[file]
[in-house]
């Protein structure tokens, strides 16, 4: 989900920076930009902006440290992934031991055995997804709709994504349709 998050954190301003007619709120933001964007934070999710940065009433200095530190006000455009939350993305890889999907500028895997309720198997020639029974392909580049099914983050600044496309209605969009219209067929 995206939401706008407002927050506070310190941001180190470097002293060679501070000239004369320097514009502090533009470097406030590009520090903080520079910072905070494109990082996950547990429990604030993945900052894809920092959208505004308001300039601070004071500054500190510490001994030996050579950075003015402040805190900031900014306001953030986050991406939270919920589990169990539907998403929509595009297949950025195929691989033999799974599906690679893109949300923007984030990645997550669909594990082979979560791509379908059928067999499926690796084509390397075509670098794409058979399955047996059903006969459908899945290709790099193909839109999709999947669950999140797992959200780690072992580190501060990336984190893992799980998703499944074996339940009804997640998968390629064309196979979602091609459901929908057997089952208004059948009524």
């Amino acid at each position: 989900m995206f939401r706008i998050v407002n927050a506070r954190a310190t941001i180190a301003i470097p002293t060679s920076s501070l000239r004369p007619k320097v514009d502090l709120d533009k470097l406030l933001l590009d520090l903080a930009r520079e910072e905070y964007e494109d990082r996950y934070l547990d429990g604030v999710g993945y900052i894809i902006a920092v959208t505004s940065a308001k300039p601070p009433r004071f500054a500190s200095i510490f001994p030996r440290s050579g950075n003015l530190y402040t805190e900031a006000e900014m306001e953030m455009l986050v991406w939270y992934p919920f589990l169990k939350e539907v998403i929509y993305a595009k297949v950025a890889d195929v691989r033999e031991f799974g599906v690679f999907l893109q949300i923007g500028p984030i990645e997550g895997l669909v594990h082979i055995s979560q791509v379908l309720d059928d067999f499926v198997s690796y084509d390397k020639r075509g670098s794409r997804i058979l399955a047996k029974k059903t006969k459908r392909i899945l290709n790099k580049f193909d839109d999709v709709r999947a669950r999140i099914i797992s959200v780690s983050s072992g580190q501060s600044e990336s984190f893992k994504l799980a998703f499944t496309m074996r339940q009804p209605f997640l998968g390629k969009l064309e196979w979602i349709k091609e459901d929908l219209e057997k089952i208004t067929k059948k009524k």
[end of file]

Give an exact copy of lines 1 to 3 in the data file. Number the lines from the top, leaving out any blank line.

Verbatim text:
[in-house]
């Protein structure tokens, strides 16, 4: 989900920076930009902006440290992934031991055995997804709709994504349709 998050954190301003007619709120933001964007934070999710940065009433200095530190006000455009939350993305890889999907500028895997309720198997020639029974392909580049099914983050600044496309209605969009219209067929 995206939401706008407002927050506070310190941001180190470097002293060679501070000239004369320097514009502090533009470097406030590009520090903080520079910072905070494109990082996950547990429990604030993945900052894809920092959208505004308001300039601070004071500054500190510490001994030996050579950075003015402040805190900031900014306001953030986050991406939270919920589990169990539907998403929509595009297949950025195929691989033999799974599906690679893109949300923007984030990645997550669909594990082979979560791509379908059928067999499926690796084509390397075509670098794409058979399955047996059903006969459908899945290709790099193909839109999709999947669950999140797992959200780690072992580190501060990336984190893992799980998703499944074996339940009804997640998968390629064309196979979602091609459901929908057997089952208004059948009524």
């Amino acid at each position: 989900m995206f939401r706008i998050v407002n927050a506070r954190a310190t941001i180190a301003i470097p002293t060679s920076s501070l000239r004369p007619k320097v514009d502090l709120d533009k470097l406030l933001l590009d520090l903080a930009r520079e910072e905070y964007e494109d990082r996950y934070l547990d429990g604030v999710g993945y900052i894809i902006a920092v959208t505004s940065a308001k300039p601070p009433r004071f500054a500190s200095i510490f001994p030996r440290s050579g950075n003015l530190y402040t805190e900031a006000e900014m306001e953030m455009l986050v991406w939270y992934p919920f589990l169990k939350e539907v998403i929509y993305a595009k297949v950025a890889d195929v691989r033999e031991f799974g599906v690679f999907l893109q949300i923007g500028p984030i990645e997550g895997l669909v594990h082979i055995s979560q791509v379908l309720d059928d067999f499926v198997s690796y084509d390397k020639r075509g670098s794409r997804i058979l399955a047996k029974k059903t006969k459908r392909i899945l290709n790099k580049f193909d839109d999709v709709r999947a669950r999140i099914i797992s959200v780690s983050s072992g580190q501060s600044e990336s984190f893992k994504l799980a998703f499944t496309m074996r339940q009804p209605f997640l998968g390629k969009l064309e196979w979602i349709k091609e459901d929908l219209e057997k089952i208004t067929k059948k009524k």